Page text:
This letter concludes with a beautiful benediction from the Trinity, "The grace of the Lord Jesus Christ, and the love of God, and the communion of the Holy Ghost, be with you all. Amen" 2 Cor.13.14.

In the Epistle to the Galatians

In the opening verse of the Epistle to the Galatians Paul speaks of "Jesus Christ, and God the Father", and in 1.3 he sends grace and peace "from God the Father, and from our Lord Jesus Christ". Notice how the Persons of the Godhead are distinct and distinguished, and yet there is an eternal oneness. "It pleased God", Paul writes, "to reveal His Son in me" 1.15,16.

Yet again, in one short sentence, are the three Persons brought together. To the believers Paul writes, "God hath sent forth the Spirit of His Son into your hearts" 4.6.

In the Epistle to the Ephesians

Almost immediately in this epistle the apostle introduces Divine Persons in fellowship. "Blessed be the God and Father of our Lord Jesus Christ:" 1.3. Speaking later of Him by Whose blood believers have been made nigh to God, it is then said that, "through Him we both have access by one Spirit unto the Father" 2.18. By the blood of the Son and the gracious ministry of the Spirit we draw near to the Father. To believers it seems incredible that anyone can read such words and still deny the great doctrine of the Trinity. In Christ "ye also are builded together for an habitation of God through the Spirit" 2.22. Christ the Son, God the Father, and the Holy Spirit, together again almost in one breath!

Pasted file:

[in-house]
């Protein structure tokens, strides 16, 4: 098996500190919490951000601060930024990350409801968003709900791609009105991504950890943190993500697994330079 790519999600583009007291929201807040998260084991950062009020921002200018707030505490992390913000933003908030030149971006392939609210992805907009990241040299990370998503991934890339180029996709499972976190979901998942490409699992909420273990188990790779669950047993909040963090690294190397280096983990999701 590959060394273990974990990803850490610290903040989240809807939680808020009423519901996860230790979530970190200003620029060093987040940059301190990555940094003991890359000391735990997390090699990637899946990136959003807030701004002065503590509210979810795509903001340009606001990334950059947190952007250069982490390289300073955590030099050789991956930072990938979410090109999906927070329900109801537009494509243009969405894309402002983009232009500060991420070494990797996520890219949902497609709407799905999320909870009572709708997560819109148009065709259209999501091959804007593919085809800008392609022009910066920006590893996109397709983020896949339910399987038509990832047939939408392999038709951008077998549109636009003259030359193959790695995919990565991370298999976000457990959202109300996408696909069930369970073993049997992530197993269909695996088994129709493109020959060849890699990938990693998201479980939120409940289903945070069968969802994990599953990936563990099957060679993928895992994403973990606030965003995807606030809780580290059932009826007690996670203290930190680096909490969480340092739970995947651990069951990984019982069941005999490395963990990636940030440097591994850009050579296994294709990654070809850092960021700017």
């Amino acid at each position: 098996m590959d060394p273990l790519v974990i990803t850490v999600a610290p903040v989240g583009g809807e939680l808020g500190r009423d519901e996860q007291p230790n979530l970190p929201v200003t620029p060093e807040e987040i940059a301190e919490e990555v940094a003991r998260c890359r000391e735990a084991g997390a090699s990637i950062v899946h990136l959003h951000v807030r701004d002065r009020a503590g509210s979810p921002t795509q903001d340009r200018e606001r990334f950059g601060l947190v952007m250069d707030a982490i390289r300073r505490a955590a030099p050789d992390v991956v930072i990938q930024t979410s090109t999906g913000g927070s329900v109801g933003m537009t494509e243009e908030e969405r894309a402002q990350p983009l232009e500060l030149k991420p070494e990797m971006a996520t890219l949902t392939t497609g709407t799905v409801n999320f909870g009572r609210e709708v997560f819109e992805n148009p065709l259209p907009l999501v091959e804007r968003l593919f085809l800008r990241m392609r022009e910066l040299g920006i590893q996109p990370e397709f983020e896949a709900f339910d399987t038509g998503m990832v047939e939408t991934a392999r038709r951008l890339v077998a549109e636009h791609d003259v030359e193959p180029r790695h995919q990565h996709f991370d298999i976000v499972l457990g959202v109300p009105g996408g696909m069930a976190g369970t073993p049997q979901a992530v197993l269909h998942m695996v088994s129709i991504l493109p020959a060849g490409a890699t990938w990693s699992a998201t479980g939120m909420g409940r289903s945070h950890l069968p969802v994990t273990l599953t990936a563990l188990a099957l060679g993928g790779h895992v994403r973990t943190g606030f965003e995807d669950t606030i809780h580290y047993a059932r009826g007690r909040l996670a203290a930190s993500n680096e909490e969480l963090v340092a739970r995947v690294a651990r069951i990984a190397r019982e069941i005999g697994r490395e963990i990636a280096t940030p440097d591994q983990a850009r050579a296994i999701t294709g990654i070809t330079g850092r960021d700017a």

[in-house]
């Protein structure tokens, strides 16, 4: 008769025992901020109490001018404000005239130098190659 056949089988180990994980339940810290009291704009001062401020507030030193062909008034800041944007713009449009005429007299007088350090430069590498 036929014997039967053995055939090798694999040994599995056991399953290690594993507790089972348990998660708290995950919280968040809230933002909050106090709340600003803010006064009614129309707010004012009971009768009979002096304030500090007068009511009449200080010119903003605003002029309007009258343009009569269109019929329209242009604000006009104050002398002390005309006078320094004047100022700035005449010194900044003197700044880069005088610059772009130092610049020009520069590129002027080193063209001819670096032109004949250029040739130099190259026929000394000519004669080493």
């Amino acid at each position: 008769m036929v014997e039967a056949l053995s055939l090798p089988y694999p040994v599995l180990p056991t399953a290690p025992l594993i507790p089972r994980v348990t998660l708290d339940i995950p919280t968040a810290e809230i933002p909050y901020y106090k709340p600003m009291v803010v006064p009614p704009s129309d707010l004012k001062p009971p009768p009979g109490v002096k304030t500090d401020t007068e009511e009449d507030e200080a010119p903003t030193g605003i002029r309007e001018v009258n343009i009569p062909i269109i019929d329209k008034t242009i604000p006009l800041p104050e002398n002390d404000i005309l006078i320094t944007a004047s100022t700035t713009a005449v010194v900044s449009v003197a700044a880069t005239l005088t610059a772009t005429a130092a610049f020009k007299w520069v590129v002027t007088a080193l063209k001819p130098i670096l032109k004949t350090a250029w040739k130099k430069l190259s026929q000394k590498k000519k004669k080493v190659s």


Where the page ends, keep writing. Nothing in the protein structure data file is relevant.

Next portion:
And yet again, "For this cause I bow my knees unto the Father of our Lord Jesus Christ … that He would grant you, according to the riches of His glory, to be strengthened with might by His Spirit in the inner man" 3.14,16.

Time and space would fail to note the many other references to Father, Son and Spirit in this epistle, but, "Peace be to the brethren, and love with faith, from God the Father and the Lord Jesus Christ" 6.23.

In the Epistle to the Philippians

"Christ is preached; and I therein do rejoice, yea, and will rejoice. For I know that this shall turn to my salvation through your prayer, and the supply of the Spirit of Jesus Christ" 1.18,19.